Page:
Through the window of my cottage, at Akagera Rhino Lodge, I saw the Akagera National Park, Lake Ihema, Kagera River and parts of Kagera region in neighboring Tanzania. That was a sight to behold.
Overlooking the park, this uniquely designed lodge offers memorable eco-tourism experiences. Materials used to set it up, mainly wood and stones, are locally sourced. Wood and stones blend perfectly to match the environment nature enthusiasts crave for.
Akagera National Park was founded in 1934. It was a huge wildlife habitat covering 10% of the entire country. Over the years, population growth and the advent of returning refugees led to constant trespassing and a spike in cases of illegal activities, including poaching. Eventually, the park lost a big chunk of land and a significant percentage of its flora and fauna.
The last two decades have seen successful efforts to turn the situation around. As the government joined forces with partners and members of the surrounding communities, the ensuing ecological and economic revival was impressive. Today, conservation policies are formulated to ensure nature endures human interference and the economic benefits of tourism are extended to the people.
The last time I did a game drive in the park, I pursued the eastern route and drove along Ihema’s stunning shoreline. It was cloudy in the morning and sunny in the afternoon but average temperature was moderate throughout the day. This tour took place during the rainy season but the trail wasn’t as bad as I thought. The park’s management does regular maintenance work to ensure the track is always navigable. However, you need a 4WD vehicle that is in a good condition.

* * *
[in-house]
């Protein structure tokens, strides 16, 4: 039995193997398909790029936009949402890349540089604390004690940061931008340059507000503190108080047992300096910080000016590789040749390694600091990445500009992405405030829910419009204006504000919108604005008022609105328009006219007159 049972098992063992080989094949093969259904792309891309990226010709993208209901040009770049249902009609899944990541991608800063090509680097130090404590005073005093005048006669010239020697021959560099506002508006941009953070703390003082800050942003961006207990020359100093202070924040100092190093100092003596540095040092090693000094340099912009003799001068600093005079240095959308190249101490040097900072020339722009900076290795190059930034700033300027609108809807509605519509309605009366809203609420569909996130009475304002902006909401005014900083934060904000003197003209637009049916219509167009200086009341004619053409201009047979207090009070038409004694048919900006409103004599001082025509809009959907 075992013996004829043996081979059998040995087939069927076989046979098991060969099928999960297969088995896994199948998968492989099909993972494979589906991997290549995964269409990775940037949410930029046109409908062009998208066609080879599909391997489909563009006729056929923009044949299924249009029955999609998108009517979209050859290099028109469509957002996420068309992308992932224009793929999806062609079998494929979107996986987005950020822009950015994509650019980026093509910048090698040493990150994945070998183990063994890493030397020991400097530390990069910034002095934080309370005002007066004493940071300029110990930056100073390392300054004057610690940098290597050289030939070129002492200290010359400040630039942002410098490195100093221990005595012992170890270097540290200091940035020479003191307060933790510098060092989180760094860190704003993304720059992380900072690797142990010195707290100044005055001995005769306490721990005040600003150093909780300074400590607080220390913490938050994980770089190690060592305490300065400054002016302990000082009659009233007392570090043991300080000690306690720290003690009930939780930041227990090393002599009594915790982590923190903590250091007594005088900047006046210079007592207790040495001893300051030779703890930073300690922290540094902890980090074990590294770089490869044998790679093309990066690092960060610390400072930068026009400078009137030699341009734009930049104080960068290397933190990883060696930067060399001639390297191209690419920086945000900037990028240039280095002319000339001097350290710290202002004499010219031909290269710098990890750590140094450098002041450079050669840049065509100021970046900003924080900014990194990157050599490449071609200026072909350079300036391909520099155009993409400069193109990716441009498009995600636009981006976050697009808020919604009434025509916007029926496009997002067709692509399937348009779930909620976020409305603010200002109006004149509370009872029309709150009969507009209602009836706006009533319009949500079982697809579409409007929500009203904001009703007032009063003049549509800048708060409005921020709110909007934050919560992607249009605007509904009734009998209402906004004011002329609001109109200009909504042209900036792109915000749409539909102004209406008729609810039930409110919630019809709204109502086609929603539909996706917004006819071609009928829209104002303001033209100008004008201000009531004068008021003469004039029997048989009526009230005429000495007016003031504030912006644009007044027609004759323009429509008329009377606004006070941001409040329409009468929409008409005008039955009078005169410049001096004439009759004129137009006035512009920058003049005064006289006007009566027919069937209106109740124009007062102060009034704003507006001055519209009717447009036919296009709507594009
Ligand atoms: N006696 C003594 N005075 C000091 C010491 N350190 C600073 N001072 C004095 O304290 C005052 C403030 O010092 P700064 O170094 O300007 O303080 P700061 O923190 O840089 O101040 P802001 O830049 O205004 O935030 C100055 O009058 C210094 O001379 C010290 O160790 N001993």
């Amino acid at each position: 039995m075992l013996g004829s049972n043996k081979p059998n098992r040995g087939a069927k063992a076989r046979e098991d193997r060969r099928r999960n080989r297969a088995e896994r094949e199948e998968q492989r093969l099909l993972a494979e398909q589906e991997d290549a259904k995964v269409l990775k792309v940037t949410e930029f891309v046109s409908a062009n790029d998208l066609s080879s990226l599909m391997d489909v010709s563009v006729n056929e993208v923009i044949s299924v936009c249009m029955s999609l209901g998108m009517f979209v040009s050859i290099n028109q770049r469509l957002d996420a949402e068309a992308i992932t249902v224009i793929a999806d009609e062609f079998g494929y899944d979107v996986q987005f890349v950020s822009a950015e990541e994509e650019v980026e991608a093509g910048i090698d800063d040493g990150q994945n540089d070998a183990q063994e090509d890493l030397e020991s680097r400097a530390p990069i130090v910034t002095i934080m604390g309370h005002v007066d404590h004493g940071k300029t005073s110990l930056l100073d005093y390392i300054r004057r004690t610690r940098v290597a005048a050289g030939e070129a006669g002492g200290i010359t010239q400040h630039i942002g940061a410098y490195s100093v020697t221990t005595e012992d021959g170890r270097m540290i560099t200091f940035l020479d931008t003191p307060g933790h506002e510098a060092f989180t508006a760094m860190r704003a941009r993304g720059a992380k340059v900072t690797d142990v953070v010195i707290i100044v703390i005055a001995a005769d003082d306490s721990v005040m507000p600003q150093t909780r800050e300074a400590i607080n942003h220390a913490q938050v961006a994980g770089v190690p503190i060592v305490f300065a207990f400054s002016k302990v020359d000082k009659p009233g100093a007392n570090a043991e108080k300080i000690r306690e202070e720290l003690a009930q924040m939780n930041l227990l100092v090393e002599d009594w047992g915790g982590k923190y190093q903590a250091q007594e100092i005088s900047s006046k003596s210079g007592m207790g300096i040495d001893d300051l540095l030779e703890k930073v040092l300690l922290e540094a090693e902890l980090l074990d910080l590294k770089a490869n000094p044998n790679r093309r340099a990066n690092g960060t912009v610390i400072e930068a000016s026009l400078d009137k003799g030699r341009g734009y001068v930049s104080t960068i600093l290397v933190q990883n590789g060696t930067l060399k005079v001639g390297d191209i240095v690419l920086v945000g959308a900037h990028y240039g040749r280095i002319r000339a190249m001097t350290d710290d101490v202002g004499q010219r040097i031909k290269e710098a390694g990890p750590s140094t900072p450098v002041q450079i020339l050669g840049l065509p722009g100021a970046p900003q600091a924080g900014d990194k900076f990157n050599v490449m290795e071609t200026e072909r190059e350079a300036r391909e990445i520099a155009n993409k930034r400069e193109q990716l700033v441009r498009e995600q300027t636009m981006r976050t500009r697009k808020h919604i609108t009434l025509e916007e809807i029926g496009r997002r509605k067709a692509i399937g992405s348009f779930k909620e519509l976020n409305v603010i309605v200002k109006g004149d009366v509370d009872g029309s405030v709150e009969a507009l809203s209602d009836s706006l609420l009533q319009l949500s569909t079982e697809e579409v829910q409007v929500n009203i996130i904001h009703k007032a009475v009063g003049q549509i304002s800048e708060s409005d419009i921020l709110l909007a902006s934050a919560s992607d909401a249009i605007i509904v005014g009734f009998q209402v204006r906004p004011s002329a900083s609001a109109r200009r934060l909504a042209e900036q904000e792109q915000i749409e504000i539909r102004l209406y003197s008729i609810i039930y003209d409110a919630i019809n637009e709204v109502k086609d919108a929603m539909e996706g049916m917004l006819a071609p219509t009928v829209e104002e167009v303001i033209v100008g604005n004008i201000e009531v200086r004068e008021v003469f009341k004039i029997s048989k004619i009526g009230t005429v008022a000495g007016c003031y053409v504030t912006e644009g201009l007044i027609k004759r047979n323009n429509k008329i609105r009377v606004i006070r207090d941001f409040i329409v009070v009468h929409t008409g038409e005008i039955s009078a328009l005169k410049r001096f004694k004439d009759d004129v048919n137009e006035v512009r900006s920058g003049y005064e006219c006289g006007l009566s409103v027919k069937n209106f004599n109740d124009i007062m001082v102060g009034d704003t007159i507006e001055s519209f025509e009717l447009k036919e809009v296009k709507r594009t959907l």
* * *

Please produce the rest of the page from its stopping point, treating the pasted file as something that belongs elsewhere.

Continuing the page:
When I walked out of the door and stood on the terrace, I saw much more than the park. For starters, the view of Lake Ihema was stunning. Ihema is one of ten lakes decorating the surface of the park. It is also the biggest lake found entirely in Rwanda. Although Lake Kivu is bigger than Ihema, the former’s Rwandan side is smaller than the latter.
As I marveled at the lake, I had flashbacks of the lunch break I had at the lakeside trail’s picnic area during the game drive mentioned above. While having lunch, I saw a score of hippopotami partially submerged in the water and crocodiles basking in the sun. Munching sandwiches meters away from the nearest crocodile drove chills down my spine.
The greater wetland area is home to over 500 species of birds. The lake is surrounded by large seasonal and perennial swamps. This is the biggest protected wetland in Central Africa. It is an important source of drinking water for animals inhabiting the park and a remarkable waterbird sanctuary.
From my vantage point, I also saw Kagera River. This river is part of the upper headwaters of the Nile. It collects water from Akagera and Ruvubu rivers before flowing into Lake Victoria. Along the way, it forms the boundary line between Rwanda and Tanzania. Its upper curve forms the Tanzania - Uganda boundary line. I will share fascinating mysteries of this magical geographical feature in one of my upcoming posts. Stay tuned.
The author is currently on a tour of all 30 districts of Rwanda. His tour of Kayonza District is sponsored by Ikaze Rwanda Tours, Akagera Rhino Lodge, Imigongo Art Center, Jambo Beach, Silent Hill Hotel and Ihema View Campsite